The old mud house, known as Payson's oldest standing structure, is even older than you give it credit for in your Aug. 11 issue. By the picture of the mud house you say it was "built in 1886." I suggest you try the year 1879.
It was the spring of 1879 when Indians attacked Henry Sidles' ranch at Flowing Springs, and burned it down. The raiders also shot at ranchers, drove off cattle, and killed eight of the Houston brother's horses as they grazed on the Houston Mesa. You will find this documented in a report made by George Hance of Green Valley (Payson) to the Prescott Miner.
Henry Sidles immediately hired Paul Vogel to build the mud house along the wash. His idea was that mud could not be burned. The mud house then become the "safe house" where local folk "forted up" when rumors of another Indian raid reached them.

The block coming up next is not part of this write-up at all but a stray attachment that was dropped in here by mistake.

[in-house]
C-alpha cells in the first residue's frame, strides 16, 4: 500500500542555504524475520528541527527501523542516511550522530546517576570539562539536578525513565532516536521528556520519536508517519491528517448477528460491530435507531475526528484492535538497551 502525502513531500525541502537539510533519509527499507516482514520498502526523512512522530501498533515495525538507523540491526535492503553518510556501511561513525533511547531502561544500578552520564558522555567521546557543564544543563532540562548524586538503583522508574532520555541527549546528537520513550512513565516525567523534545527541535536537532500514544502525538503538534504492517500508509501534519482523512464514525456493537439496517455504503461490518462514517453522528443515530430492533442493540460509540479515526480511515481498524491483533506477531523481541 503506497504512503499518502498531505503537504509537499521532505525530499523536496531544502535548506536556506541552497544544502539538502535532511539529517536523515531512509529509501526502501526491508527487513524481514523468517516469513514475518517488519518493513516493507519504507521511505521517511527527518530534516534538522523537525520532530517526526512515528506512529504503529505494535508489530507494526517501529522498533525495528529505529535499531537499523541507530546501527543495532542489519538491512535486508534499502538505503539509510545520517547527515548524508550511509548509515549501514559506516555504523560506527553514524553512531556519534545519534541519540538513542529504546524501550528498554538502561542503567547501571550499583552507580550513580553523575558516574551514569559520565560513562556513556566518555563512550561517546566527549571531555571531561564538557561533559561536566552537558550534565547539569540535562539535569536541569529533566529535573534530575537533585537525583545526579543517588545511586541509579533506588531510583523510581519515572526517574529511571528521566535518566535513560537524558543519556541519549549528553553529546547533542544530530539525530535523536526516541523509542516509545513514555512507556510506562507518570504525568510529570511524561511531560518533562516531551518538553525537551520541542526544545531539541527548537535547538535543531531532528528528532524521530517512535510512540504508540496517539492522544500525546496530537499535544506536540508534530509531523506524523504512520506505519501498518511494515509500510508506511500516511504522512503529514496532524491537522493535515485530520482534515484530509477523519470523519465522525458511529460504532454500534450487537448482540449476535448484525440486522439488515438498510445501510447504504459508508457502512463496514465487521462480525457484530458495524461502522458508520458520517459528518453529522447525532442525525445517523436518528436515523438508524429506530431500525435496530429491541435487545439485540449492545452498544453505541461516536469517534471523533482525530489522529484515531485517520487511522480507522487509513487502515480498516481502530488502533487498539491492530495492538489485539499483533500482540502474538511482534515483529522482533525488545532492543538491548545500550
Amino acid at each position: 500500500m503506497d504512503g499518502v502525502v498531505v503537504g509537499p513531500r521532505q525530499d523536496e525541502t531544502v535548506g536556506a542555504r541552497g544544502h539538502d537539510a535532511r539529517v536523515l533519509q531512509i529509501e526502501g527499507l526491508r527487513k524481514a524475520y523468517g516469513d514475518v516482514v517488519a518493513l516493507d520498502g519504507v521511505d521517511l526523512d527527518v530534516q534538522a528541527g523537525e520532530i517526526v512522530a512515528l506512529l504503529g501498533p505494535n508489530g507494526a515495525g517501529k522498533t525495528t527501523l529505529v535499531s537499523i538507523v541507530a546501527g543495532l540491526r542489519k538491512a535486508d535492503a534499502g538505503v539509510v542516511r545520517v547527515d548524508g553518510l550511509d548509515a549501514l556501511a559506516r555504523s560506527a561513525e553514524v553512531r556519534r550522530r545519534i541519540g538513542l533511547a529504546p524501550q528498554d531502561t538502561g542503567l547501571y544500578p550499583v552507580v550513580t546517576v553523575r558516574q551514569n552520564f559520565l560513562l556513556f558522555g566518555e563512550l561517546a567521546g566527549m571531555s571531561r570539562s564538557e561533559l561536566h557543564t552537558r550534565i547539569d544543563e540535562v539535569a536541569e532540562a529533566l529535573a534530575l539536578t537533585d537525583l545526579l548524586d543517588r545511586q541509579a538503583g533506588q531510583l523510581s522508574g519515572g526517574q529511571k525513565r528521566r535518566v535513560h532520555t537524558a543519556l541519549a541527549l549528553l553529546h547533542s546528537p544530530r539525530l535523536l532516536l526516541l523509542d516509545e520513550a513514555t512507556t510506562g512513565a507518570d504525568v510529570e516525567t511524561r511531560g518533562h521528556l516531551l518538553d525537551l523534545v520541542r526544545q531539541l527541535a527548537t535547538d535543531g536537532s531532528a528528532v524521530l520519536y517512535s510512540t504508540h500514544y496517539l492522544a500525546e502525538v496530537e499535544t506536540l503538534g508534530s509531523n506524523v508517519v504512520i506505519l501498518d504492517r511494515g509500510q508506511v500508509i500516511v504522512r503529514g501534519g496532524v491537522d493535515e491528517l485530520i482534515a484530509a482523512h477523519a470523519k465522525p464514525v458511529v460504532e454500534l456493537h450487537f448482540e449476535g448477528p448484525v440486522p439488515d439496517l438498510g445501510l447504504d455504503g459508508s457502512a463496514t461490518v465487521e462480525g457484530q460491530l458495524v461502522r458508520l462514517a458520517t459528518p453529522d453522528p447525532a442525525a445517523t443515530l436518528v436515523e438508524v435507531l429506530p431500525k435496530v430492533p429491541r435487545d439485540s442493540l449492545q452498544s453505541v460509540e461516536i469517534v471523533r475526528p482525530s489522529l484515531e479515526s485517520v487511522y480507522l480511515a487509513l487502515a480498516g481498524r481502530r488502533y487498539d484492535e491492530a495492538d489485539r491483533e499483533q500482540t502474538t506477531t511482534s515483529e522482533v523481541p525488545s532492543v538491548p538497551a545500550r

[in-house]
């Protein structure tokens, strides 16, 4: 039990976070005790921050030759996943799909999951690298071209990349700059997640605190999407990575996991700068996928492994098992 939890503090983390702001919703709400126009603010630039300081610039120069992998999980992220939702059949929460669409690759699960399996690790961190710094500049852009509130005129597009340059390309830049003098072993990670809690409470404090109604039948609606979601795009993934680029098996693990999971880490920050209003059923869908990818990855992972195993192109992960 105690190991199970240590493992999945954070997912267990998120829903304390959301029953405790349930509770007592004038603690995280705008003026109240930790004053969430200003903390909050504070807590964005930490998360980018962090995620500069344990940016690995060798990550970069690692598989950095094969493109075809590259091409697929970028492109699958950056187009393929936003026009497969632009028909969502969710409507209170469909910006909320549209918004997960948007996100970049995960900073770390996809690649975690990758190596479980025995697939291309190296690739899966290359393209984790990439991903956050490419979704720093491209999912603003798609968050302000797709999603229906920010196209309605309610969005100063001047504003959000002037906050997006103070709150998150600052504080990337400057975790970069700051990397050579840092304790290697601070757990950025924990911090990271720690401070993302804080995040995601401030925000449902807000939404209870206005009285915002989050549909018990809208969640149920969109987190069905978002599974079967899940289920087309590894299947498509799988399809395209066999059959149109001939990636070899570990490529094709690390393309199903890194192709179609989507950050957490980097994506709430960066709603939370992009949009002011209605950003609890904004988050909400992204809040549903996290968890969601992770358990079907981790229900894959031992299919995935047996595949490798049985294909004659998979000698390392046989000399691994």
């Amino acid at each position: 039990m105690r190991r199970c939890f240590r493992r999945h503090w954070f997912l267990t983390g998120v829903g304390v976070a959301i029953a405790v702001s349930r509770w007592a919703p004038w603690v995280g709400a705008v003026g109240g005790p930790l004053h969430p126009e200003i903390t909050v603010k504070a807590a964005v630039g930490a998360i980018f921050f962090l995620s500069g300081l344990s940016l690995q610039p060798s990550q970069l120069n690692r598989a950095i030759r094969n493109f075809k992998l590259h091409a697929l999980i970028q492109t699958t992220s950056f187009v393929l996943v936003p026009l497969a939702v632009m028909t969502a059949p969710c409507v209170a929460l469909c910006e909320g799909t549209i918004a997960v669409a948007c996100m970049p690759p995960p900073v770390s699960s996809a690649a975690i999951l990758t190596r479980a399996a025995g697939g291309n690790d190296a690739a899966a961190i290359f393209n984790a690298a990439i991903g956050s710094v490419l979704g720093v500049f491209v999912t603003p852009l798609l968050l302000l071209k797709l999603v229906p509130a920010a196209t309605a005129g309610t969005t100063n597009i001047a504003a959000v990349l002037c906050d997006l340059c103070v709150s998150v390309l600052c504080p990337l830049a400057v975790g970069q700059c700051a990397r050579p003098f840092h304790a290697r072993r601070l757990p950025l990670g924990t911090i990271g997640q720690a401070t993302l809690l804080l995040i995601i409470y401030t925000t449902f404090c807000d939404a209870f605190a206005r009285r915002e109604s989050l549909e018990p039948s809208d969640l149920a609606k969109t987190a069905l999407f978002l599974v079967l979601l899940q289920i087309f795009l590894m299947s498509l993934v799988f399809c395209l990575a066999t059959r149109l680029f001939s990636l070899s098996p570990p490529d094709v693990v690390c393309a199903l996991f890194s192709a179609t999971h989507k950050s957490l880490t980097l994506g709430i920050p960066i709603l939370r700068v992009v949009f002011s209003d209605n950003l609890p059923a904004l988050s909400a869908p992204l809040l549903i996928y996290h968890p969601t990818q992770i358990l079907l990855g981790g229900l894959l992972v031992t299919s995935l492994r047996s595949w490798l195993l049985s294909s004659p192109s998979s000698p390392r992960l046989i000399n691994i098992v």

C. P. Wingfield wrote in the January 1931 Arizona Historical Review, "When the people of Payson and vicinity heard of the Indian attack, they forted up at the Sidle place, an adobe house now owned by August Pieper. The married men and families held the fort while the single men did scout duty."
The Piepers bought the mud house from Sidle, who then went to California. They lived in it while their "mansion" was being built next door. So, the old mud house is older than you knew.
By all means, let's save it; perhaps move it to the Rim Country Museum grounds to add to the cluster of historic buildings there.
Stan Brown, Prescott (formerly of Payson)